Summer is just fast approaching and one mom is warning other parents about buying blue swimsuits for their kids!
Mom of two and swim instructor in Spring Hill, Florida, Nikki Scarnati, shared a video post recently on her Tik Tok page where she explained why this is not a good idea. She shared in a viral post recently why she does not recommend them.
“This is not a regular bathing suit my daughter wears on a regular basis. I bought it on clearance specifically for this example for parents who wanted to learn,” the 32-year-old mom says in the TikTok video. She then turns the camera to her 2-year-old daughter, Claire, who is swimming in a pool wearing a light blue swimsuit.
“Look how difficult it is to see her under the water — and this is in calm water,” Scarnati continued to explain. “This is not with a whole bunch of other kids playing, splashing around, and having a good time. Even look in the sunlight, look how difficult it is to see her with that bathing suit on ’cause it’s the same color as our environment. So, do not buy a blue bathing suit guys.”
Scarnati is a swim teacher who focuses on teaching children between the ages of 6 months and 6 years old.
“My mom had three kids so she wanted us to be easiest to spot because we were always in different places at one time. But as I’ve gotten into the teaching role and working with students, I discovered it wasn’t as widely known as I thought it was,” Scarnati explained to “Good Morning America.”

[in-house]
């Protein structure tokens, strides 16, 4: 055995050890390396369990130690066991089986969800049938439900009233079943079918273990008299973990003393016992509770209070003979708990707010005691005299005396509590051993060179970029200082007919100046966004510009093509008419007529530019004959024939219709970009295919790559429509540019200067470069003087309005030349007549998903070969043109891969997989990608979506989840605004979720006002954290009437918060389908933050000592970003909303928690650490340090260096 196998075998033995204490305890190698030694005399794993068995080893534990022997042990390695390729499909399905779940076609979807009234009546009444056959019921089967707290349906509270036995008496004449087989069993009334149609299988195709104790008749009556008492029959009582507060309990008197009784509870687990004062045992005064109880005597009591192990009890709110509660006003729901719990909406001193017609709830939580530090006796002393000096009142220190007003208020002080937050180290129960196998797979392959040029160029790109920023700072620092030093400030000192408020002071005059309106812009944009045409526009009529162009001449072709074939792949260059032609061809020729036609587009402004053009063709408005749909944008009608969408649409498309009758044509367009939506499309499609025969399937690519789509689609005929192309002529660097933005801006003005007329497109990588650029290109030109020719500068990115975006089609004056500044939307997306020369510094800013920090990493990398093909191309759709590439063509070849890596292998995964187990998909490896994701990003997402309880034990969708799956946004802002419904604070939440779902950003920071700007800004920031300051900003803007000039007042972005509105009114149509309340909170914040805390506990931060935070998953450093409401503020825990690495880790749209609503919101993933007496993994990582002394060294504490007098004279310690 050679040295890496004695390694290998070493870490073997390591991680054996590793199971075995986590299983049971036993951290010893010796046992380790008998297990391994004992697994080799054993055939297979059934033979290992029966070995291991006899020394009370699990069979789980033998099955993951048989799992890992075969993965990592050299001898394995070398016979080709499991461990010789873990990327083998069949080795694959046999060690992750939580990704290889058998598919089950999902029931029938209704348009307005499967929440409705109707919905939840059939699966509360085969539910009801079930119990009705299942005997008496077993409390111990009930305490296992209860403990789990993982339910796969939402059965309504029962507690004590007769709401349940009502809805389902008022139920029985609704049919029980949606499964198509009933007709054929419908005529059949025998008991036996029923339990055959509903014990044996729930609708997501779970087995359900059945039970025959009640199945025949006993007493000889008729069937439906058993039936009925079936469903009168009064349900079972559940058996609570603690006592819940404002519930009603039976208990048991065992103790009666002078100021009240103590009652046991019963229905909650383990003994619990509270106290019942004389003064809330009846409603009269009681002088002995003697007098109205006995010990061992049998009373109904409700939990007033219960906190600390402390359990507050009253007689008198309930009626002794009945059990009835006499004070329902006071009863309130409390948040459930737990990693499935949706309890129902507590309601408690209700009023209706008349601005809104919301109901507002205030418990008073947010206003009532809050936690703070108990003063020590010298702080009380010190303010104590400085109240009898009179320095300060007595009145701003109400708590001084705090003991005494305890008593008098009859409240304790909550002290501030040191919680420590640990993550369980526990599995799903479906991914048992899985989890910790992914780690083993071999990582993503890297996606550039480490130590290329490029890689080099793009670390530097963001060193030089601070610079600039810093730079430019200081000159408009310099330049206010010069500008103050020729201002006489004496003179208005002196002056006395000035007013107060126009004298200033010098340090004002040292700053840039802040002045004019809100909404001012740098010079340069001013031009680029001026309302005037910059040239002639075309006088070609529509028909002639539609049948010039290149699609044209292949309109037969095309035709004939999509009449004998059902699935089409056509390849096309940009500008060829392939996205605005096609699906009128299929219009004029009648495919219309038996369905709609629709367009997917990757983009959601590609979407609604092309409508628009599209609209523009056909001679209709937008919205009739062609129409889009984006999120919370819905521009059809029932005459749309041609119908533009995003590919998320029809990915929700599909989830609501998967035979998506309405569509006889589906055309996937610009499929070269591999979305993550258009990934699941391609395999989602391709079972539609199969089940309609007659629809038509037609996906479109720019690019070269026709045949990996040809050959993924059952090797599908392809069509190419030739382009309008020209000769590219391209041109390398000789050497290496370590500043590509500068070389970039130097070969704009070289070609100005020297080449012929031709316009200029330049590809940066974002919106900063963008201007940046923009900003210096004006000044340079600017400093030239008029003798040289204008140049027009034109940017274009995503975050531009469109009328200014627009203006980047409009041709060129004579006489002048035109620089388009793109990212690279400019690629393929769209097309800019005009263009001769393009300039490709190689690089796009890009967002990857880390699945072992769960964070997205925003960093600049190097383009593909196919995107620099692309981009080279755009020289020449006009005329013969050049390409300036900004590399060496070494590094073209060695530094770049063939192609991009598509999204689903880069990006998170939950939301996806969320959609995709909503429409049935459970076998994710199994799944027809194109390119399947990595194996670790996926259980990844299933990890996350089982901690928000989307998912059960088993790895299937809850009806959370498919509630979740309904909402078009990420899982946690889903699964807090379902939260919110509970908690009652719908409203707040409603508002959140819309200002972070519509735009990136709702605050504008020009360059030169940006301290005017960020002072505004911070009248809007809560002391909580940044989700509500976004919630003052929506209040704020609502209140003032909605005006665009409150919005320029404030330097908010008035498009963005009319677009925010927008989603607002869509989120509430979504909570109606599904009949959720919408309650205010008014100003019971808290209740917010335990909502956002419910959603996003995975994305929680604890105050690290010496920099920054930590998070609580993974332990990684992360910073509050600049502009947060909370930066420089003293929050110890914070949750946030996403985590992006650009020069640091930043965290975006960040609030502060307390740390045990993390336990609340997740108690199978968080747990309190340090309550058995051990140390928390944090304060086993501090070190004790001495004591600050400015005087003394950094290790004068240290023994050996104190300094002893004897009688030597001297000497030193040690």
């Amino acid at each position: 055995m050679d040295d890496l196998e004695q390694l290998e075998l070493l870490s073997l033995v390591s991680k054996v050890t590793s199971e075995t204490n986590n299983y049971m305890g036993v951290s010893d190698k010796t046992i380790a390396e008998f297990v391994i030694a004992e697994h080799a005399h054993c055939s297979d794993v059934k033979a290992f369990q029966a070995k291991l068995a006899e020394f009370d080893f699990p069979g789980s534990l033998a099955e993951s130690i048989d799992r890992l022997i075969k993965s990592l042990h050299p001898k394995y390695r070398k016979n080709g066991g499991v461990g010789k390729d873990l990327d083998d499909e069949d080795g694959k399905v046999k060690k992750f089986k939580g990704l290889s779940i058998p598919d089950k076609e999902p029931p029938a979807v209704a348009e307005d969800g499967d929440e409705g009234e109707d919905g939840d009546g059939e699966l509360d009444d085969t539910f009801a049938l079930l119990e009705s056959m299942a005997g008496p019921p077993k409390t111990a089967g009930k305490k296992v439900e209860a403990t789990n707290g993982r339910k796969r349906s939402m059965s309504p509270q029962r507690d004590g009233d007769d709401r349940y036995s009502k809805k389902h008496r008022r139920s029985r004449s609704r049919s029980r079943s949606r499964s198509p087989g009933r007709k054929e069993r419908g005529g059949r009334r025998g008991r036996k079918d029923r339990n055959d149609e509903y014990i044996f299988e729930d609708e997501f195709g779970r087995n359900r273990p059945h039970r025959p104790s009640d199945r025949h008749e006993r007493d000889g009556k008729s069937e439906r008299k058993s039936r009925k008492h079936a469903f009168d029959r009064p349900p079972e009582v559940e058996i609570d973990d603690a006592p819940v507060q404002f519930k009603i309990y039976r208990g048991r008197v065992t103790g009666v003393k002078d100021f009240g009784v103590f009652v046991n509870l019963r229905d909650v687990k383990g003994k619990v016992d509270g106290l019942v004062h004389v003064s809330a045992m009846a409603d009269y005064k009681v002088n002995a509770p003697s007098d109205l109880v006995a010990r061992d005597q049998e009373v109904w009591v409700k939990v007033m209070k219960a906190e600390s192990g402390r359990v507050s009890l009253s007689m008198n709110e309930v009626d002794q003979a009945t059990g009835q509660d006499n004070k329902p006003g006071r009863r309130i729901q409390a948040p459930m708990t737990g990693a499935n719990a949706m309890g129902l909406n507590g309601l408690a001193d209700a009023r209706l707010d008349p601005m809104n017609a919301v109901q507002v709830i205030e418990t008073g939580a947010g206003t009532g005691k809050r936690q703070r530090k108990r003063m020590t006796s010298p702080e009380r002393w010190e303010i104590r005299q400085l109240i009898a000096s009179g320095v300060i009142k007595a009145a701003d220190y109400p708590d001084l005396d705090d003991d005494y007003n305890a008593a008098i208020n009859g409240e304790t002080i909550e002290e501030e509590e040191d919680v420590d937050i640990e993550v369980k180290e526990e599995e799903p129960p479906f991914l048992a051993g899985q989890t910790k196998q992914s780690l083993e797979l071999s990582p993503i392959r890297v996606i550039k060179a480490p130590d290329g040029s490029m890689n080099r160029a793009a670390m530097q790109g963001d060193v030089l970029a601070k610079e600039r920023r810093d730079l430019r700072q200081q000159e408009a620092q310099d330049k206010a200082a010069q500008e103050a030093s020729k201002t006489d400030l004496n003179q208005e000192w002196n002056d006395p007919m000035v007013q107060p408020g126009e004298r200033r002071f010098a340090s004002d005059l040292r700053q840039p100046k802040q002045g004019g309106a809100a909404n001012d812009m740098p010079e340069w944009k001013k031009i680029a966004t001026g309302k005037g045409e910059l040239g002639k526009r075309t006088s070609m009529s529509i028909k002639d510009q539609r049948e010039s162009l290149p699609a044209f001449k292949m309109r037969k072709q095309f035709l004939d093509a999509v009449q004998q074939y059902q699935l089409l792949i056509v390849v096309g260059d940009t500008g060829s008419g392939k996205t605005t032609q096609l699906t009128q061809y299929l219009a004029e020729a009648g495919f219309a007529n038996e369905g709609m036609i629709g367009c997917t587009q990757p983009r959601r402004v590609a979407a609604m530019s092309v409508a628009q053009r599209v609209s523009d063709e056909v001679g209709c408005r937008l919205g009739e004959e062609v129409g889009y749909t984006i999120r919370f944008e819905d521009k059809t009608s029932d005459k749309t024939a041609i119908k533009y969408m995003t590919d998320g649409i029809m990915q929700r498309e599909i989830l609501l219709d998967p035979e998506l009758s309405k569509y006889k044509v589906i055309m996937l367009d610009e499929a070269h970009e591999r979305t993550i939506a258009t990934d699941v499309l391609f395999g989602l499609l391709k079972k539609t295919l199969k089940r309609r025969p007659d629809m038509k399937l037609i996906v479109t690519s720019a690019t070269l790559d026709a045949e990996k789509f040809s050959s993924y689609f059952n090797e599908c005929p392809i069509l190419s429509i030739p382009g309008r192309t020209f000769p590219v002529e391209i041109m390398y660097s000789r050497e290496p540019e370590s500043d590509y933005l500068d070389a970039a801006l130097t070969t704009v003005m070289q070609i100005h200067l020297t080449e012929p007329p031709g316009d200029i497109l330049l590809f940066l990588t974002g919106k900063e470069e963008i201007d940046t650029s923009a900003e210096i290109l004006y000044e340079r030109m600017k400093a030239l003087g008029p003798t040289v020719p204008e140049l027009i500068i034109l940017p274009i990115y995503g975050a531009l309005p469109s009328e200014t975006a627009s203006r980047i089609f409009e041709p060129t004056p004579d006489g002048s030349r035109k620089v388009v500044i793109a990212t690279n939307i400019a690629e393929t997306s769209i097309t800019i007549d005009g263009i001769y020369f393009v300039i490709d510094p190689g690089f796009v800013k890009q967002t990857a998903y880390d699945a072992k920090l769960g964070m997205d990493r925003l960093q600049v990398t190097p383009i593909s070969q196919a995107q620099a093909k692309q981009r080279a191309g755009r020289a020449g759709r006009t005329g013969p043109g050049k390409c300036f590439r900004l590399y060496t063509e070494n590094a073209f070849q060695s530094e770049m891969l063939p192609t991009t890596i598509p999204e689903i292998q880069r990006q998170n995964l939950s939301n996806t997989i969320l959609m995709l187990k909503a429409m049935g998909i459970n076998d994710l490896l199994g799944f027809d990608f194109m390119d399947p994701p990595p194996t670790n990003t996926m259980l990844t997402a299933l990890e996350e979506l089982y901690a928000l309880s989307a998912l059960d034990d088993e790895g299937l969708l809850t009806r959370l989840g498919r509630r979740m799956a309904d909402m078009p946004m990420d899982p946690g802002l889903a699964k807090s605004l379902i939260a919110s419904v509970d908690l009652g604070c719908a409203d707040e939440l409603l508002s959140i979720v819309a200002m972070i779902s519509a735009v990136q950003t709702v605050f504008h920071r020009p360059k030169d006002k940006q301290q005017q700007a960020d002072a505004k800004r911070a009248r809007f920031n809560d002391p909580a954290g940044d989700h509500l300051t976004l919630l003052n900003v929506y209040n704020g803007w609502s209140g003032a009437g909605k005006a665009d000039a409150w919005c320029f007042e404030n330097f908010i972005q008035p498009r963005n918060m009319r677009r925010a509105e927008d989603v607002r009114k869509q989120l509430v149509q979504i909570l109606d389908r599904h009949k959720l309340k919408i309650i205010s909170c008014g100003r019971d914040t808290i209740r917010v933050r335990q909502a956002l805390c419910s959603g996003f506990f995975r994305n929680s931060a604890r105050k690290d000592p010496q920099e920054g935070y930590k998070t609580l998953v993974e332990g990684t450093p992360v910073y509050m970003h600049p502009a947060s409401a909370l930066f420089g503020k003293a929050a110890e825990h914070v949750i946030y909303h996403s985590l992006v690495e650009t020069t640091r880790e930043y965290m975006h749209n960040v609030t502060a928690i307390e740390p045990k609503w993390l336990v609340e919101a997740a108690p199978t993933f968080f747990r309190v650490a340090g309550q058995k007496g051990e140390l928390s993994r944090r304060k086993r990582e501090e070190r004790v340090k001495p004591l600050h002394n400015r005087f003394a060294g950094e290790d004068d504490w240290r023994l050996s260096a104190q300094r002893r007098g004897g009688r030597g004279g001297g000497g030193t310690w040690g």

Scarnati said she has noticed blue children’s swimsuits are widely available and very easy to find, but she strongly encourages parents to avoid them!
The National Drowning Prevention Alliance recommends parents practice five layers of protection to keep kids safe in the water. Those five layers are:
1. Barriers and alarms, like fencing around pools and alarms on doors and windows that open to the pool so an adult is alerted when they’re opened.
2. Supervision that is “close, constant and capable” is critical for water safety, according to the Alliance.
3. Water competency, meaning that both adults and children should know how to swim. The Alliance recommends talking to your child’s pediatrician about when to start water safety or swimming lessons.
4. Life jackets are needed whenever “on or around open and natural bodies of water and when boating,” according to the Alliance.
5. Emergency preparation includes keeping a phone poolside to be able to quickly call 911 and learning and practicing how to perform CPR, according to the Alliance.
Scarnati recommends parents seek out neon-colored swimsuits, such as neon yellow and orange that will stand out in the environment.
According to the Centers for Disease Control and Prevention, drowning is a leading cause of death for children between the ages of 1 and 4.